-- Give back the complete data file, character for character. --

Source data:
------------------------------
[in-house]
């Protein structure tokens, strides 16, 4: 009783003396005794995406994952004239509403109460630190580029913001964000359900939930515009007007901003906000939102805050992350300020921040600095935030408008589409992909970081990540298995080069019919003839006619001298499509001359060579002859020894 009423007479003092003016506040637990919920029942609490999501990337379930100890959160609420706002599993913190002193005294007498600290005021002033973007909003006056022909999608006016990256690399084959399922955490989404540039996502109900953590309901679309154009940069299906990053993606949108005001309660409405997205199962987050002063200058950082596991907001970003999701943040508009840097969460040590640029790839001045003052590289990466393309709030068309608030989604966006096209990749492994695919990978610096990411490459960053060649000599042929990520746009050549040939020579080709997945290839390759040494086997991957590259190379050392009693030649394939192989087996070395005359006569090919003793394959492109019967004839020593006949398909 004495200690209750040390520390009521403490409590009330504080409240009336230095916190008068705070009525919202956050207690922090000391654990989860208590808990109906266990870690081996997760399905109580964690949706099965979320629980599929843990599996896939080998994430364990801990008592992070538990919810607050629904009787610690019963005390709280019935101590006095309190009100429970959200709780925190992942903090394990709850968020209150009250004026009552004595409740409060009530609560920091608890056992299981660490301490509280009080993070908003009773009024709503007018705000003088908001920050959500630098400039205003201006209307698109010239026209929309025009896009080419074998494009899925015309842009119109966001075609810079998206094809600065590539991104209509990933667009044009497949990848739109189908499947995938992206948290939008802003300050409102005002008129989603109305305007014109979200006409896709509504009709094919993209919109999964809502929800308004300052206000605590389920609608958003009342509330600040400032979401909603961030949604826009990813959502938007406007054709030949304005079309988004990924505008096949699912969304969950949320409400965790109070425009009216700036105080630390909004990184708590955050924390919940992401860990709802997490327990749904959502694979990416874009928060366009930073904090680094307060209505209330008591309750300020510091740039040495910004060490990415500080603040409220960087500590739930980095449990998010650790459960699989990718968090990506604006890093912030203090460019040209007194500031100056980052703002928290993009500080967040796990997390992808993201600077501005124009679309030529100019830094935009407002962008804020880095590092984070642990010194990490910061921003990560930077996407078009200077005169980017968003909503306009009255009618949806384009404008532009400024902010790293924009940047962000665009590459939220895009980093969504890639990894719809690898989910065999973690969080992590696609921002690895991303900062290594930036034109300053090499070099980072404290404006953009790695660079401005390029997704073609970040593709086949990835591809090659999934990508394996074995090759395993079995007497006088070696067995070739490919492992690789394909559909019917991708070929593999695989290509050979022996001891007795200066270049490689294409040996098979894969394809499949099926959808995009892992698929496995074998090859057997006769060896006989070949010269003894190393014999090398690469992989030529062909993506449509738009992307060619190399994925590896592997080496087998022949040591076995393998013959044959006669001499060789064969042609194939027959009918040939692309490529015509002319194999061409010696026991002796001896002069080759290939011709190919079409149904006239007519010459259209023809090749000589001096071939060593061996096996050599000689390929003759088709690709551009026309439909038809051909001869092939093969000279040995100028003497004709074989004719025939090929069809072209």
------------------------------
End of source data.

[in-house]
């Protein structure tokens, strides 16, 4: 009783003396005794995406994952004239509403109460630190580029913001964000359900939930515009007007901003906000939102805050992350300020921040600095935030408008589409992909970081990540298995080069019919003839006619001298499509001359060579002859020894 009423007479003092003016506040637990919920029942609490999501990337379930100890959160609420706002599993913190002193005294007498600290005021002033973007909003006056022909999608006016990256690399084959399922955490989404540039996502109900953590309901679309154009940069299906990053993606949108005001309660409405997205199962987050002063200058950082596991907001970003999701943040508009840097969460040590640029790839001045003052590289990466393309709030068309608030989604966006096209990749492994695919990978610096990411490459960053060649000599042929990520746009050549040939020579080709997945290839390759040494086997991957590259190379050392009693030649394939192989087996070395005359006569090919003793394959492109019967004839020593006949398909 004495200690209750040390520390009521403490409590009330504080409240009336230095916190008068705070009525919202956050207690922090000391654990989860208590808990109906266990870690081996997760399905109580964690949706099965979320629980599929843990599996896939080998994430364990801990008592992070538990919810607050629904009787610690019963005390709280019935101590006095309190009100429970959200709780925190992942903090394990709850968020209150009250004026009552004595409740409060009530609560920091608890056992299981660490301490509280009080993070908003009773009024709503007018705000003088908001920050959500630098400039205003201006209307698109010239026209929309025009896009080419074998494009899925015309842009119109966001075609810079998206094809600065590539991104209509990933667009044009497949990848739109189908499947995938992206948290939008802003300050409102005002008129989603109305305007014109979200006409896709509504009709094919993209919109999964809502929800308004300052206000605590389920609608958003009342509330600040400032979401909603961030949604826009990813959502938007406007054709030949304005079309988004990924505008096949699912969304969950949320409400965790109070425009009216700036105080630390909004990184708590955050924390919940992401860990709802997490327990749904959502694979990416874009928060366009930073904090680094307060209505209330008591309750300020510091740039040495910004060490990415500080603040409220960087500590739930980095449990998010650790459960699989990718968090990506604006890093912030203090460019040209007194500031100056980052703002928290993009500080967040796990997390992808993201600077501005124009679309030529100019830094935009407002962008804020880095590092984070642990010194990490910061921003990560930077996407078009200077005169980017968003909503306009009255009618949806384009404008532009400024902010790293924009940047962000665009590459939220895009980093969504890639990894719809690898989910065999973690969080992590696609921002690895991303900062290594930036034109300053090499070099980072404290404006953009790695660079401005390029997704073609970040593709086949990835591809090659999934990508394996074995090759395993079995007497006088070696067995070739490919492992690789394909559909019917991708070929593999695989290509050979022996001891007795200066270049490689294409040996098979894969394809499949099926959808995009892992698929496995074998090859057997006769060896006989070949010269003894190393014999090398690469992989030529062909993506449509738009992307060619190399994925590896592997080496087998022949040591076995393998013959044959006669001499060789064969042609194939027959009918040939692309490529015509002319194999061409010696026991002796001896002069080759290939011709190919079409149904006239007519010459259209023809090749000589001096071939060593061996096996050599000689390929003759088709690709551009026309439909038809051909001869092939093969000279040995100028003497004709074989004719025939090929069809072209």